Tackle root causes of homelessness to reverse rise in rough sleeping

published on 9 Sep 2021

The Salvation Army is concerned by new figures showing an increase in rough sleepers in England and calls for the Government to provide long-term investment in support services which help tackle the root cause of a person’s homelessness. 

The Government’s annual Statutory Homeless Statistics for England out today[1] show that a total of 11,580 single households were recorded as rough sleeping when they applied to their Local Authority for help between 1 April 2020 and 31 March 2021. This is a 39 per cent increase on the total from the previous year (8,330 in 2019/20).

It is likely to be an under-estimate of the numbers of rough sleepers, due to some likely to have been categorised as having ‘no fixed abode' and other rough sleepers not presenting to their local authority in the first place.  

Rough sleeper
The Salvation Army is concerned by a worrying rise in the numbers of people rough sleeping.

The Ministry of Housing, Communities & Local Government (MHCLG) report, also highlights a rise in the number of people housed in temporary accommodation and bed and breakfasts. It follows a Westminster Hall debate yesterday (8 September), supported by The Salvation Army, and proposed by Layla Moran (Lib Dem), MP for Oxford West and Abingdon, which discussed how to end rough sleeping for good.

Layla Moran said: “Someone who used to be homeless and who now works with rough sleepers emailed me to say that the speed with which services want people to make progress only adds to their problems instead of solving them. Given the pressure the services are already under, they cannot address the traumas rough sleepers have faced. That point is echoed by the Salvation Army, which points out that we need more funding for support services to tackle the root causes.”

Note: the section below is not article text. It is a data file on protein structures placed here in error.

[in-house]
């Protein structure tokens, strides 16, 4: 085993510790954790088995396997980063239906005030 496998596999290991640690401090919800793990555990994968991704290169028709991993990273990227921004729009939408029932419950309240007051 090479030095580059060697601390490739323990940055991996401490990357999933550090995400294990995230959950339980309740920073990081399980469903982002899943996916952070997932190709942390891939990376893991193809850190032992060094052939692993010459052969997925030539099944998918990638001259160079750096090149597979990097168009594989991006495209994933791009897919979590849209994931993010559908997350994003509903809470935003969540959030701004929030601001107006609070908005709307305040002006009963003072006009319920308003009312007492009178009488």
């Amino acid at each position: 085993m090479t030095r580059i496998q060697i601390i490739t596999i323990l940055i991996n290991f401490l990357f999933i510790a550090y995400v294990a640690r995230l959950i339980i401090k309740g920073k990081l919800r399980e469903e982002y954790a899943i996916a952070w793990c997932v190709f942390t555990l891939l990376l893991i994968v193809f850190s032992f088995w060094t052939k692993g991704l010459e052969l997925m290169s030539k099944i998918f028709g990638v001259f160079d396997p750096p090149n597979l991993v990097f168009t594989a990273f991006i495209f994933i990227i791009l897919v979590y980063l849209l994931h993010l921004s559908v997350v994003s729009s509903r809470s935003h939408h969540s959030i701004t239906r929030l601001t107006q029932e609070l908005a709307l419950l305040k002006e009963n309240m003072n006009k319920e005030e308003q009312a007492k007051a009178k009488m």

The church and charity is warning that the situation will only worsen as COVID-19 support structures such as the furlough scheme and the Universal Credit uplift are removed. The rise in rough sleeping comes despite strenuous efforts to shelter all rough sleepers during the pandemic through schemes such as ‘Everyone In’[2].

The 'Everyone In' scheme gave a tantalising glimpse of what could be achieved, but clearly these gains are already being lost.
Lorrita Johnson, The Salvation Army's Director of Homelessness Services

Lorrita Johnson, The Salvation Army's Director of Homelessness Services, said: “When anyone finds themselves living on the streets it is a tragedy as we know the huge impact rough sleeping has on people’s mental and physical health.

“The 'Everyone In' scheme housed 37,000 people during the pandemic and gave a tantalising glimpse of what could be achieved when we work together, but clearly these gains are already being lost.

“Support services for homeless people have seen a decade of falling budgets and increased demand. Without timely and sustained investment, we will not eradicate rough sleeping by the end of this Parliament let alone sustain the progress made during the COVID-19 pandemic.

“To end rough sleeping for good, people don’t just need a roof over their head, but must be helped to rebuild their lives. This can only be done through long-term support for the root cause of someone’s homelessness such as help with mental health, addiction, and job and life skills training.”   

[1] MHCLG, Statutory Homelessness Annual Report 2020-2021, England

[2] The Government's ‘Everyone In’ policy instructed local authorities to ensure thousands of rough sleepers were housed during the first lockdown of 2020 and beyond through a co-ordinated effort between local authorities, charities, and other agencies and organisations.  

Salvation Army officer speaking with a woman in one of our centres

Support our work

Help us to continue to be there for people in their hour of need.